AUGUSTA — State budget negotiators worked into the night Saturday trying to end a government shutdown that sidelined thousands of state employees and inflamed political tensions between lawmakers and Maine’s governor.

Nearly 24 hours after House Republicans blocked a $7.1 billion budget compromise, caucus leaders offered the latest in a series of changes aimed at winning the signature of Republican Gov. Paul LePage and reopening government offices before Monday.

But nearly all of the proposals were repeats of budget items or policy changes previously considered and rejected by the Legislature. And several members of the budget conference committee reacted coolly to the latest list from a House Republican caucus that blocked passage of the compromise effort late Friday and has essentially served as LePage’s proxy for months during budget negotiations.

“Why are we having this conversation on July 1? This is obscene that we are in a shutdown because one caucus in this building just keeps piling on demands with complete disregard to the well-established process,” Sen. Cathy Breen, D-Falmouth, said during a feisty exchange with House Minority Leader Rep. Kenneth Fredette, R-Newport. “I see no reason why I should entertain any of these when another list could show up at midnight tonight. And I don’t know who I am negotiating with. Is it you, Mr. Fredette, or is it the chief executive?”

Most state government functions ceased as of 12:01 a.m. Saturday after lawmakers could not agree on a spending plan before the new fiscal year began. A $7.1 billion budget compromise failed to win the two-thirds majority needed for passage late Friday after 60 House Republicans voted against a measure that had unanimous support among Democrats in both chambers and won votes from 17 of 18 Senate Republicans.

After hearing a presentation by Fredette, budget negotiators wrapped up Saturday night and plan to reconvene at 10:30 a.m. Sunday. That means state government will likely remain closed through at least Sunday – but potentially much longer – as leaders try to win two-thirds support in both chambers and then send the bill to Maine’s unpredictable governor.

As with the budget compromise that failed Friday night, the House Republican offer would repeal the 3 percent tax surcharge on earnings over $200,000 while injecting an additional $162 million into public schools. But the caucus’ offer would also eliminate the proposed 1.5 percent increase in Maine’s lodging tax, allow for a statewide teacher contract pilot project, and seek major changes aimed at ending tax exemptions for land trusts and some properties in Maine’s “tree growth” forestry program.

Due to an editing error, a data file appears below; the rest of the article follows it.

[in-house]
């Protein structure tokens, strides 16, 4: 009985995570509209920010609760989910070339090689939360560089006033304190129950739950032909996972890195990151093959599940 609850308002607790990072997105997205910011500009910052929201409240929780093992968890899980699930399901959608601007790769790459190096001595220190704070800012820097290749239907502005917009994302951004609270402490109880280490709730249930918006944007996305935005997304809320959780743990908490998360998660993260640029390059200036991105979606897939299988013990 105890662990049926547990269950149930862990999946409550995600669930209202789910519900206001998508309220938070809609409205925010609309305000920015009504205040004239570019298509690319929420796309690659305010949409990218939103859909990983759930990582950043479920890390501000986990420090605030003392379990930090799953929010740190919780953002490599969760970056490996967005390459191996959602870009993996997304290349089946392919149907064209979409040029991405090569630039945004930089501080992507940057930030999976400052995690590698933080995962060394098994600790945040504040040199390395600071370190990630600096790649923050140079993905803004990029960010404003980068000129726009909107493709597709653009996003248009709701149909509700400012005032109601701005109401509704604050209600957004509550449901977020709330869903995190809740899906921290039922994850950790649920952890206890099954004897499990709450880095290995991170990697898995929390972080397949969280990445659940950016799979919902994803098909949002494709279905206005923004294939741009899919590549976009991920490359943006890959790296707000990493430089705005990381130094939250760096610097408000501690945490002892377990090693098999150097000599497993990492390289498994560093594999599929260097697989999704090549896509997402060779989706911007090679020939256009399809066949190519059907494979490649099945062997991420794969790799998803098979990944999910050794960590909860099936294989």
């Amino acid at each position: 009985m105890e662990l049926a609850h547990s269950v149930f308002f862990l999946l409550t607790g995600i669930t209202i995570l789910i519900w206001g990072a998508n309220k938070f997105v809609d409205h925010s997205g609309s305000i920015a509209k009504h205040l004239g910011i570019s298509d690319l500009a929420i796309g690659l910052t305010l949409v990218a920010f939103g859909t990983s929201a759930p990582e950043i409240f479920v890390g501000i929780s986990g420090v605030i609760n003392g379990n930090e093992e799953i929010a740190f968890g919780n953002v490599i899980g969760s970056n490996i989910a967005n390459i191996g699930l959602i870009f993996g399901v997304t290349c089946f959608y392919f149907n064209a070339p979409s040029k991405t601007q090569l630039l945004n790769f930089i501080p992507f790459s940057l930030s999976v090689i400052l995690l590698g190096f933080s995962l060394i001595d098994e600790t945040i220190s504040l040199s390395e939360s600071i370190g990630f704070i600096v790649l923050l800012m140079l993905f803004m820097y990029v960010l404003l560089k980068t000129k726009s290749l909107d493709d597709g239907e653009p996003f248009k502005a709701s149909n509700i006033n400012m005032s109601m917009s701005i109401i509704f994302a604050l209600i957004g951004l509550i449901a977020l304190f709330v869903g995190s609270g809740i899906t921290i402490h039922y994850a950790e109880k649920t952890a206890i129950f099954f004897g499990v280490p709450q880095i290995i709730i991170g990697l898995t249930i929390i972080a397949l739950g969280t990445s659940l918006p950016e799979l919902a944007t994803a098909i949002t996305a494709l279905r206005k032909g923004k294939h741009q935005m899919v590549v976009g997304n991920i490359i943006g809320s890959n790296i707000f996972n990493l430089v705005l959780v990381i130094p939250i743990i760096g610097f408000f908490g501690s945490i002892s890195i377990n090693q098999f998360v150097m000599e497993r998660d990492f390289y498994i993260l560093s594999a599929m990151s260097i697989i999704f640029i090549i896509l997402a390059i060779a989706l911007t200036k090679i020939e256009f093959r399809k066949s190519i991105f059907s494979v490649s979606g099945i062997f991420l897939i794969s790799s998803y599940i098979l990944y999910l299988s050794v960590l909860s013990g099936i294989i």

The statewide teacher contract – a major educational “reform” sought by LePage – has already been rejected by the Legislature and is likely to face strong opposition from Democrats and the teachers union. Also, a proposal to eliminate $4.5 million for Maine’s community colleges will likely be controversial.

Fredette faced repeated questions about who was offering the proposal – House Republicans or LePage?

“This is a proposal from the House Republicans … that will get us to yes, that will get us the votes from the Republican caucus in the House and the signature of the governor,” Fredette said.


Late Friday night after the budget compromise failed on an 87-60 vote in the House, LePage threw an unexpected curve ball by trying to submit a new budget bill with just hours left before a shutdown and presenting legislative leaders with a list of what they described as “demands.”

On Saturday, Democratic House Speaker Sara Gideon of Freeport formally invited LePage to present his proposals to the six-member budget conference committee. But LePage declined, saying, “It’s not my budget, it’s the House Republicans,” according to Gideon.

“He needs to walk the 100 yards across the street and come into this building, look state workers in the eye at the same time and do his job,” Gideon said.

LePage’s office released a statement Saturday afternoon that the governor no longer planned to offer a separate bill because of logistical challenges of printing the document.

“Governor LePage now understands that House Republicans will offer amendments to the existing budget bill to advance changes that will enable a two-thirds vote on a fiscally responsible budget, with the goal to reopen state government before most state workers return to work next week,” LePage spokesman Peter Steele said in a statement. “The Governor looks forward to reviewing that proposal in the hopes it will provide a solution to this shutdown.”

Tensions remain high at the State House.